No Fast Food In Concert
is rife with all sorts of footnotes and fascinating jazz lineages. But, one can simply enjoy it without being a fact-obsessed music nerd such as me; the first track, a truly pretty-but-not-precious waltz titled "Dawn on the Gladys Marie" is evidence enough of the simple universality of great music. There's a certain inevitability about the personnel involved here. Phil Haynes
and Drew Gress
have played together as members of each others' bands for decades. They've been the rhythm section of choice for forward-looking artists such as Gebhard Ullmann
, Ellery Eskelin
and Paul Smoker
. Both are seasoned-yet-open-minded players who've proved definitively that the parallel worlds of free improvisation and mainstream modern jazz are not mutually exclusive. Haynes' and Gress' discographies as leaders are impressively varied, encompassing everything from hip brass band music (e.g., Haynes' 4 Horns & What
, Open Minds Records, 1991) to jazz adaptations of country tunes, to brainy, complex contemporary jazz (e.g., Gress' The Sky Inside
, Pirouet Records, 2013). Dave Leibman
, a veteran of Miles Davis' 70s era electric ensembles and a long-time practitioner of cutting-edge jazz, is almost a generation older than either Gress or Haynes. Yet, he continues to push the outside of the musical envelope; innovation is his raison d'etre
, and transgression is his modus operandi
The music on In Concert
is culled from two very different gigs played by the same band on consecutive nights in two different venues. Any working musician will know that one's approach to a particular live performance is shaped by numerous external and internal factors; the size and shape of the room, the size and mood of the audience, and the day-to-day changes that normally take place amongst the players. For whatever reason, the music on disc one is more contemplative and played at a lower dynamic level, albeit with no less intensity. With a few exceptions (e.g., "The Code"), drummer / composer Haynes plays largely with brushes, mallets and bare hands. Liebman's tone is hushed and intimate, and Gress is free to wander. "Last Dance" is a case in point; the piece starts off with Gress' solo bass (sounding here a bit like the late Charlie Haden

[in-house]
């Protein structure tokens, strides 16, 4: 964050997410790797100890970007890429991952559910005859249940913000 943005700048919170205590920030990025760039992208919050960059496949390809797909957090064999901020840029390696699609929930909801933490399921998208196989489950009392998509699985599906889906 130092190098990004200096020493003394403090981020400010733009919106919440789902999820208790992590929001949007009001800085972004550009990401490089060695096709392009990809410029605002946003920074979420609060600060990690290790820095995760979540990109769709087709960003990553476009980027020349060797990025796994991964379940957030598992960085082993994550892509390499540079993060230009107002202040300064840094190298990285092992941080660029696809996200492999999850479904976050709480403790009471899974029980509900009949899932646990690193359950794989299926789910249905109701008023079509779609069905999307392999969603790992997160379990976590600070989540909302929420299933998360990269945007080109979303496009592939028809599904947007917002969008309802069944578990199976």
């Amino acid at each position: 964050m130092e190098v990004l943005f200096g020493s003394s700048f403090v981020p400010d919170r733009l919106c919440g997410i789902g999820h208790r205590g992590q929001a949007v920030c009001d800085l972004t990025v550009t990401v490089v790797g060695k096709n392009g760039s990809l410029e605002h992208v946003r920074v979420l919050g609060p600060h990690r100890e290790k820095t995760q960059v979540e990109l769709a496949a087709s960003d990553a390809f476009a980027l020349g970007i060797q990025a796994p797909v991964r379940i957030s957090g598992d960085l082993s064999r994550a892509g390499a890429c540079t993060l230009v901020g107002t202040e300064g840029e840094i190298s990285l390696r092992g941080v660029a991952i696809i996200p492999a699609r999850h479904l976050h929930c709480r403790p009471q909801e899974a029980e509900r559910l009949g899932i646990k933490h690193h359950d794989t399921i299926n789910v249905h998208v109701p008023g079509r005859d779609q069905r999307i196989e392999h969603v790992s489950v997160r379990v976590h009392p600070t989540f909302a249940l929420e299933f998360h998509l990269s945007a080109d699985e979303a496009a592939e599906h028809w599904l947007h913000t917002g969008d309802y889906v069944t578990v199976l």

). Haynes provides some bizarre counterpoint by squeaking his fingers on the surfaces of his drums, while Liebman plays the tune's lovely melody. The trio lets the music unfold slowly, savoring every moment as the piece reaches its climax. This is the sound of listening.
The second disc, comprised of a completely different set of tunes, is noticeably more extroverted and ebullient, digging deep into a post- Coltrane free-bop bag; recalling at times one of Liebman's past projects, such as the co-operative trio Open Sky. Conceptually "Zen Lieb" takes off where disc one leaves off: long tones, space, and eerie sounds framing Liebman's reedy flute. Spurred on by Liebman's ebullient tenor, the trio basically takes off on "Out of the Bowels" and never lets up. Hayne's unmuffled bass drum evokes Elvin Jones
on "Workin' It," which constitutes familiar territory for Liebman who worked with Jones off and on for a decade or more. The trio dials it back a bit on "Chant," all pattering percussion over long bass and saxophone tones.
On the surface, No Fast Food In Concert
is a freewheeling free-bop album by an musically flexible trio of masters hellbent on dealing beauty. They cover a lot of stylistic ground, even on just one disk, from ballads to howling post-Albert Ayler
explorations ("The Code"), and all points between. But there are two discs in this set! It's the sort of inside / outside jazz that you can listen to for 2+ hours without fatigue.
Set 1: Dawn on the Gladys Marrie; West Virginian Blues; Together;
Last Dance; The Code; Ballad du Jour; Set 2: Zen Lieb; Out of the
Bowels; Workin’ It; Blues for Istrael; Incarnation; Chant; Encore du